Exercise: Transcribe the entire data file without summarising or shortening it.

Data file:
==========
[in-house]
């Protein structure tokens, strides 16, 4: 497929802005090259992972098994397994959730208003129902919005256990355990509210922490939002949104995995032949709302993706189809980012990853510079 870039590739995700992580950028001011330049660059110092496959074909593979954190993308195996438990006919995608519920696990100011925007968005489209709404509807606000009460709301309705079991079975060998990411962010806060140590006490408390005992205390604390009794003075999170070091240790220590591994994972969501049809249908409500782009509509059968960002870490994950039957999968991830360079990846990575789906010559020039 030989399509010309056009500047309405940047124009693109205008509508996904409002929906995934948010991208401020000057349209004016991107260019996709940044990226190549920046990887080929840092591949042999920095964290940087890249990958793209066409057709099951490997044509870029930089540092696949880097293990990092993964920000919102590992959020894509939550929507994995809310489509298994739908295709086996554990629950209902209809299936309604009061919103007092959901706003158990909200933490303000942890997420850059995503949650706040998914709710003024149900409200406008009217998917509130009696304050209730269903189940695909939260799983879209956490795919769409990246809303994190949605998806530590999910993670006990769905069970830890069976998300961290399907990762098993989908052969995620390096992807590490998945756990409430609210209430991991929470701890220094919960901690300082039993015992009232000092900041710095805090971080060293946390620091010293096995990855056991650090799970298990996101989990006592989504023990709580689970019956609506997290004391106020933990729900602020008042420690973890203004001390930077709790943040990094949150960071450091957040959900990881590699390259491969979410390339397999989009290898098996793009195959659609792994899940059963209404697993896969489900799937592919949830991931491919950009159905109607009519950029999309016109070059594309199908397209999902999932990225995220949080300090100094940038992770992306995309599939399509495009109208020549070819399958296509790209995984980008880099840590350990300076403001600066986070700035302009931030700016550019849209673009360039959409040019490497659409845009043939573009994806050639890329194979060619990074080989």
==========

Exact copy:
[in-house]
């Protein structure tokens, strides 16, 4: 497929802005090259992972098994397994959730208003129902919005256990355990509210922490939002949104995995032949709302993706189809980012990853510079 870039590739995700992580950028001011330049660059110092496959074909593979954190993308195996438990006919995608519920696990100011925007968005489209709404509807606000009460709301309705079991079975060998990411962010806060140590006490408390005992205390604390009794003075999170070091240790220590591994994972969501049809249908409500782009509509059968960002870490994950039957999968991830360079990846990575789906010559020039 030989399509010309056009500047309405940047124009693109205008509508996904409002929906995934948010991208401020000057349209004016991107260019996709940044990226190549920046990887080929840092591949042999920095964290940087890249990958793209066409057709099951490997044509870029930089540092696949880097293990990092993964920000919102590992959020894509939550929507994995809310489509298994739908295709086996554990629950209902209809299936309604009061919103007092959901706003158990909200933490303000942890997420850059995503949650706040998914709710003024149900409200406008009217998917509130009696304050209730269903189940695909939260799983879209956490795919769409990246809303994190949605998806530590999910993670006990769905069970830890069976998300961290399907990762098993989908052969995620390096992807590490998945756990409430609210209430991991929470701890220094919960901690300082039993015992009232000092900041710095805090971080060293946390620091010293096995990855056991650090799970298990996101989990006592989504023990709580689970019956609506997290004391106020933990729900602020008042420690973890203004001390930077709790943040990094949150960071450091957040959900990881590699390259491969979410390339397999989009290898098996793009195959659609792994899940059963209404697993896969489900799937592919949830991931491919950009159905109607009519950029999309016109070059594309199908397209999902999932990225995220949080300090100094940038992770992306995309599939399509495009109208020549070819399958296509790209995984980008880099840590350990300076403001600066986070700035302009931030700016550019849209673009360039959409040019490497659409845009043939573009994806050639890329194979060619990074080989």